Daniels at the Outfest Legacy Awards 2013
|Born||Lee Louis Daniels
December 24, 1959
Philadelphia, Pennsylvania, USA
|Occupation||Actor, director, producer|
Lee Louis Daniels (born December 24, 1959) is an American actor, film producer, and director. He produced Monster's Ball and directed Precious, which received six Academy Award nominations, including Best Director; the film won two of the awards. In 2013, Daniels directed The Butler, a historical fiction drama featuring an ensemble cast portraying unique events on the 20th century presidents of the United States at the White House. The Butler received positive reviews and became a box office success.
Daniels was born on Christmas Eve, 1959, the son of Clara Watson and William L. Daniels, in Philadelphia. He graduated from upscale, suburban Radnor High School in 1978, and then Lindenwood University in St. Charles, Missouri. He couldn't afford film school, so he started in a liberal arts college in Missouri but realized it wasn't for him, and started working as a receptionist in a nursing agency in California. Realizing he could do it on his own, he quit the job and started his own agency. At the age of 21, his company had 5000 nurses affiliated with it. He sold the company and went to work casting actors using his skills from 'casting' nurses. Later, he realized he had not paid taxes on his income, but over time, he did pay them off. He began his career in entertainment as a casting director and manager after a chance meeting with a Hollywood producer, working on such projects as Under the Cherry Moon and Purple Rain. He continued managing talent. The documentary My Big Break features Daniels early in his career when he was managing actor Wes Bentley who starred as Ricky Fitts in American Beauty. In the documentary, Daniels comments on Bentley's reluctance to capitalize on his newfound celebrity status.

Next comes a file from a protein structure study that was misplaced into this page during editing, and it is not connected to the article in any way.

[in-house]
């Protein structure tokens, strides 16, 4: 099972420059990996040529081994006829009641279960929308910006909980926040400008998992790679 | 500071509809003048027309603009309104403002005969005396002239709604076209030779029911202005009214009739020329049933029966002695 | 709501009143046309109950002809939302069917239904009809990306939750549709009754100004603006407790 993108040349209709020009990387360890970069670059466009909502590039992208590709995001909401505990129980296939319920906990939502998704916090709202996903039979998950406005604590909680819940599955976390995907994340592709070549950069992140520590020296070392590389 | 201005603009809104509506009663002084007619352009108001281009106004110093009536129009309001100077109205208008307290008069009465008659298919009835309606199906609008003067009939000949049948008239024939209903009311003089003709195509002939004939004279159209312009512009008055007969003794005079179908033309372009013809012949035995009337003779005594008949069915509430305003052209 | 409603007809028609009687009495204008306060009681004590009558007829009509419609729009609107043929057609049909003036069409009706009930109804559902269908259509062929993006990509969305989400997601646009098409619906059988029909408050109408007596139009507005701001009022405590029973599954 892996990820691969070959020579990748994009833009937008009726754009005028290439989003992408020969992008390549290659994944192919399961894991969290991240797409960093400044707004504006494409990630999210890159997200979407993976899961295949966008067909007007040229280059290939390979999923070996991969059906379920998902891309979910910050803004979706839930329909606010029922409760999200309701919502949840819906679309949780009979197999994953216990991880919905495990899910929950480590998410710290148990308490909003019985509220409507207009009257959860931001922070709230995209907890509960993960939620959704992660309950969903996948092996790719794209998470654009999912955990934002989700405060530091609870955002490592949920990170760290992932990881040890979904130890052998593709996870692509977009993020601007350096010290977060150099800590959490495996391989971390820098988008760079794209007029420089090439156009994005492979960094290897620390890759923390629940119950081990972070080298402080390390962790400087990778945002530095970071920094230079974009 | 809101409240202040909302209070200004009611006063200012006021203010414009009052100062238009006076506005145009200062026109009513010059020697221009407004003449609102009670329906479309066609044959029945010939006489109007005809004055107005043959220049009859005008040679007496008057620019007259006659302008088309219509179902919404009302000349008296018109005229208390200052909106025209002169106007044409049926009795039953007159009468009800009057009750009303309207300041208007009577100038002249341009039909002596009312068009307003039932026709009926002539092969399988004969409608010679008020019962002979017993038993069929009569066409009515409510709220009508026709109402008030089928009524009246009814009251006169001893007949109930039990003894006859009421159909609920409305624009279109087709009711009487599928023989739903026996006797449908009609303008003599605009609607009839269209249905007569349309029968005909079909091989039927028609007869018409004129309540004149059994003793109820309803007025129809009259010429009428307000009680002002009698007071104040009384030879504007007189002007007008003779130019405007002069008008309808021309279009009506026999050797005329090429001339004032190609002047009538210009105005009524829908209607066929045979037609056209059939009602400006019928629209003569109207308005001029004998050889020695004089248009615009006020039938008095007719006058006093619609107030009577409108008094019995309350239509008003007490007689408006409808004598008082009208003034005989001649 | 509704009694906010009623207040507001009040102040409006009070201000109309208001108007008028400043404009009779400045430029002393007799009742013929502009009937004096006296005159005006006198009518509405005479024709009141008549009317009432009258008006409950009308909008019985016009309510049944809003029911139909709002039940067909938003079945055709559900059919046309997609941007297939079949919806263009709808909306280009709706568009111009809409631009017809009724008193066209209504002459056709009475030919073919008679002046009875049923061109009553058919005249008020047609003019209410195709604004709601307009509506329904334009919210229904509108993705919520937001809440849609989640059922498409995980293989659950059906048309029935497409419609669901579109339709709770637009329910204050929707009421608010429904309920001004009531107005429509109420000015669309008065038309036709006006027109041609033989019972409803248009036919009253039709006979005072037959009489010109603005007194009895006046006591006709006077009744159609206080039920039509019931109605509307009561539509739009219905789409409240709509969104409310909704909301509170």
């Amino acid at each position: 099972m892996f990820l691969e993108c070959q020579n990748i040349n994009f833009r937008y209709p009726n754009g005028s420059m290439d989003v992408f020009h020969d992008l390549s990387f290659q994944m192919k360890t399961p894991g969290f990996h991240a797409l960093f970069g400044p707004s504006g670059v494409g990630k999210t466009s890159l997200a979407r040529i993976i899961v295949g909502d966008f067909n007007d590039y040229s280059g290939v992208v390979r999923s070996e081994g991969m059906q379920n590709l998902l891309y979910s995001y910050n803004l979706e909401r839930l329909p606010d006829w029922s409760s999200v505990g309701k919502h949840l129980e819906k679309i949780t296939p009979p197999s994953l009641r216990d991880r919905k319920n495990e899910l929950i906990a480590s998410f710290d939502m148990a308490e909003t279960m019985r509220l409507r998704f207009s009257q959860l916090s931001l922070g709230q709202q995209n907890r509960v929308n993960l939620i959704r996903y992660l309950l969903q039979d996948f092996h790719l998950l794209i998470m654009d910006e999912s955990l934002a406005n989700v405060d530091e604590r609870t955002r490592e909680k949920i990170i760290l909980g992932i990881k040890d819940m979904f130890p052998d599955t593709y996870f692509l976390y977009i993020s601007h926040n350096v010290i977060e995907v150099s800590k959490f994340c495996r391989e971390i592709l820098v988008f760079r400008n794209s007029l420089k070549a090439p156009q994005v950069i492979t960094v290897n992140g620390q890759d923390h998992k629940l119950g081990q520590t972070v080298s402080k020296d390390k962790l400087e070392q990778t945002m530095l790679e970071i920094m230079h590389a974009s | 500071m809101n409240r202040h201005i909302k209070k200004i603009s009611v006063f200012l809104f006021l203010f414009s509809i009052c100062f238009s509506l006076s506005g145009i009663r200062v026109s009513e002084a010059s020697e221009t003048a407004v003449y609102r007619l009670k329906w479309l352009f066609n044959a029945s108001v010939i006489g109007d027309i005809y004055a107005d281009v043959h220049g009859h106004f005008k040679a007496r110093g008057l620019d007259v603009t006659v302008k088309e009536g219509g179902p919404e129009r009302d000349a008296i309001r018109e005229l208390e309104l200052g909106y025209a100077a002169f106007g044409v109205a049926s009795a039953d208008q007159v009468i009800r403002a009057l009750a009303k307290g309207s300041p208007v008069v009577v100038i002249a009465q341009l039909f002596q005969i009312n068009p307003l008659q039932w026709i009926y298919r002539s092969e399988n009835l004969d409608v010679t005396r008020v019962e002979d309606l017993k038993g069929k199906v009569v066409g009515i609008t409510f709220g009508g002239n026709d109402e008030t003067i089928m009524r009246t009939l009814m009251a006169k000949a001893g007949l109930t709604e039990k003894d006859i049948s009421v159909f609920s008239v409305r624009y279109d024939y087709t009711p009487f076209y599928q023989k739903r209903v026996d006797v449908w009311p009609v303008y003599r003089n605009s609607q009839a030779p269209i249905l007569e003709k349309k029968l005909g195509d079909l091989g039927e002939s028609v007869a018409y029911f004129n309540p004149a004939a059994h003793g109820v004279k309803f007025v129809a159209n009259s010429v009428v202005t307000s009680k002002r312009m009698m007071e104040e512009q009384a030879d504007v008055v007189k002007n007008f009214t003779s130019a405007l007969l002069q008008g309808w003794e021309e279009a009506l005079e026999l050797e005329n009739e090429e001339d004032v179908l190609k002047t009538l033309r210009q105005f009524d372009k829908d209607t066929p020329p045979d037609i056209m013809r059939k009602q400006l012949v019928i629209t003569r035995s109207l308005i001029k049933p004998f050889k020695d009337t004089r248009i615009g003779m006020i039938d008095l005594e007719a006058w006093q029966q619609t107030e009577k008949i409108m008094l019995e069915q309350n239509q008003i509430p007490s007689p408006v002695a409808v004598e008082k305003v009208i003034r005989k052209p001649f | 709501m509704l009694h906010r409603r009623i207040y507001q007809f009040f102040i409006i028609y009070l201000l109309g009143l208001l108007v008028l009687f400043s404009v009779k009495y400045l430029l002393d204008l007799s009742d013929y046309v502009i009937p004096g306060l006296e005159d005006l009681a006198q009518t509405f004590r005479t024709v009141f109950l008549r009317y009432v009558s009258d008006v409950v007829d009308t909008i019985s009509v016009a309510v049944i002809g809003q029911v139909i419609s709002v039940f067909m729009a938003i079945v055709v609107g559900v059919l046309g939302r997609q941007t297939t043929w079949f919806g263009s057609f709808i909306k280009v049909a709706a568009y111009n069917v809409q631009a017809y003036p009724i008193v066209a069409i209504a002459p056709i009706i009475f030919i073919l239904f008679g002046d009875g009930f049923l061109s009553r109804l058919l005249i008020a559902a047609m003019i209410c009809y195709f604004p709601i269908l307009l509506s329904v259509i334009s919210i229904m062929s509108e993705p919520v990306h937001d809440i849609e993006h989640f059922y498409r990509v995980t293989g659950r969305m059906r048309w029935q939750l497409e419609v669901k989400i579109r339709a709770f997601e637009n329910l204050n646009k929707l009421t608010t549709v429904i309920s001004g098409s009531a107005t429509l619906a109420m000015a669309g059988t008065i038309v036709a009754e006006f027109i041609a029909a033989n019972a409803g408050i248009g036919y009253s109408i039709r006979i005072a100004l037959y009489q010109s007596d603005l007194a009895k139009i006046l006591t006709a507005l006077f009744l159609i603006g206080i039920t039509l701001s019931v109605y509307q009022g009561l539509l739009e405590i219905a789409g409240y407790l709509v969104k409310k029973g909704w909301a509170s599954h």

Lee has a sister, Joyce Daniels Fennell, both of them children of former Philadelphia police officer William Daniels, who was, as Daniels says, "killed in the line of duty" when Lee was a teenager, in 1975. Daniels has also been very open about the fact that his father was violent and physically abusive towards him, and even tried "to beat it [being gay] out of me."
Monster's Ball, the debut production of Lee Daniels Entertainment, was a critical and box office success. Halle Berry took home the Oscar for Best Actress; the film was also nominated for Best Original Screenplay.
Daniels' 2004 production The Woodsman, starring Kevin Bacon, Kyra Sedgwick and Mos Def, premiered at the Sundance Film Festival. It went on to garner three nominations at the 2005 Independent Spirit Awards, the CICAE Arthouse Prize at the Cannes Film Festival, the Jury Prize at the Deauville International Film Festival and a "Special Mention for Excellence in Filmmaking" award from the National Board of Review.
Former president Bill Clinton persuaded Daniels to produce public service announcements to encourage young people of color to vote. The campaign was launched in March 2004 and featured Grammy winners actor/musician LL Cool J and Alicia Keys.